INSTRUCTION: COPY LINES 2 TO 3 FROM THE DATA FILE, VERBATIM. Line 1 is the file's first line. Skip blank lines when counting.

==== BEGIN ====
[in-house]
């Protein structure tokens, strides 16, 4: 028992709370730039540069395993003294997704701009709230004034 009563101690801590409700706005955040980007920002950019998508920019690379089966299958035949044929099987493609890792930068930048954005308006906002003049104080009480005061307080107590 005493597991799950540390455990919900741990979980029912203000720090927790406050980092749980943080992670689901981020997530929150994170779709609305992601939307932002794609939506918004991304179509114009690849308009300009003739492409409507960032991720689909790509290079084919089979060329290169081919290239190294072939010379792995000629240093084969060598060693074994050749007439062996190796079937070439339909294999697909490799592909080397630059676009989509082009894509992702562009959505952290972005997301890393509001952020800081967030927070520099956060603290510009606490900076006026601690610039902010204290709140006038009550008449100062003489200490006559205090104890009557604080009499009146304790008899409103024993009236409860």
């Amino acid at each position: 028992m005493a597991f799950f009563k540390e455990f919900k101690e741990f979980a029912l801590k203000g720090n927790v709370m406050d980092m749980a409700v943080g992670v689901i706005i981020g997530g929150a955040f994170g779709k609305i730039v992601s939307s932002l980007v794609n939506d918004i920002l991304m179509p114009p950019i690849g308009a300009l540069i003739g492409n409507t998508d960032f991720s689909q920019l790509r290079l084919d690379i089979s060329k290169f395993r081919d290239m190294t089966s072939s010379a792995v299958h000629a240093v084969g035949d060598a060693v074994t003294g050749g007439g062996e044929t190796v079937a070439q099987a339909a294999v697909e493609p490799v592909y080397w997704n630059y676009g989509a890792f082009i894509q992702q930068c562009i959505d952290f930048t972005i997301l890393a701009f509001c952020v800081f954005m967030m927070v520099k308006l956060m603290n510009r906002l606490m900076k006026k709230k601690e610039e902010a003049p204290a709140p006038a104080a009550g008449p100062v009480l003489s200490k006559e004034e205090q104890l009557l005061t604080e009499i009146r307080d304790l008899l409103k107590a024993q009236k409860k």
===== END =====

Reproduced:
């Protein structure tokens, strides 16, 4: 028992709370730039540069395993003294997704701009709230004034 009563101690801590409700706005955040980007920002950019998508920019690379089966299958035949044929099987493609890792930068930048954005308006906002003049104080009480005061307080107590 005493597991799950540390455990919900741990979980029912203000720090927790406050980092749980943080992670689901981020997530929150994170779709609305992601939307932002794609939506918004991304179509114009690849308009300009003739492409409507960032991720689909790509290079084919089979060329290169081919290239190294072939010379792995000629240093084969060598060693074994050749007439062996190796079937070439339909294999697909490799592909080397630059676009989509082009894509992702562009959505952290972005997301890393509001952020800081967030927070520099956060603290510009606490900076006026601690610039902010204290709140006038009550008449100062003489200490006559205090104890009557604080009499009146304790008899409103024993009236409860």
């Amino acid at each position: 028992m005493a597991f799950f009563k540390e455990f919900k101690e741990f979980a029912l801590k203000g720090n927790v709370m406050d980092m749980a409700v943080g992670v689901i706005i981020g997530g929150a955040f994170g779709k609305i730039v992601s939307s932002l980007v794609n939506d918004i920002l991304m179509p114009p950019i690849g308009a300009l540069i003739g492409n409507t998508d960032f991720s689909q920019l790509r290079l084919d690379i089979s060329k290169f395993r081919d290239m190294t089966s072939s010379a792995v299958h000629a240093v084969g035949d060598a060693v074994t003294g050749g007439g062996e044929t190796v079937a070439q099987a339909a294999v697909e493609p490799v592909y080397w997704n630059y676009g989509a890792f082009i894509q992702q930068c562009i959505d952290f930048t972005i997301l890393a701009f509001c952020v800081f954005m967030m927070v520099k308006l956060m603290n510009r906002l606490m900076k006026k709230k601690e610039e902010a003049p204290a709140p006038a104080a009550g008449p100062v009480l003489s200490k006559e004034e205090q104890l009557l005061t604080e009499i009146r307080d304790l008899l409103k107590a024993q009236k409860k």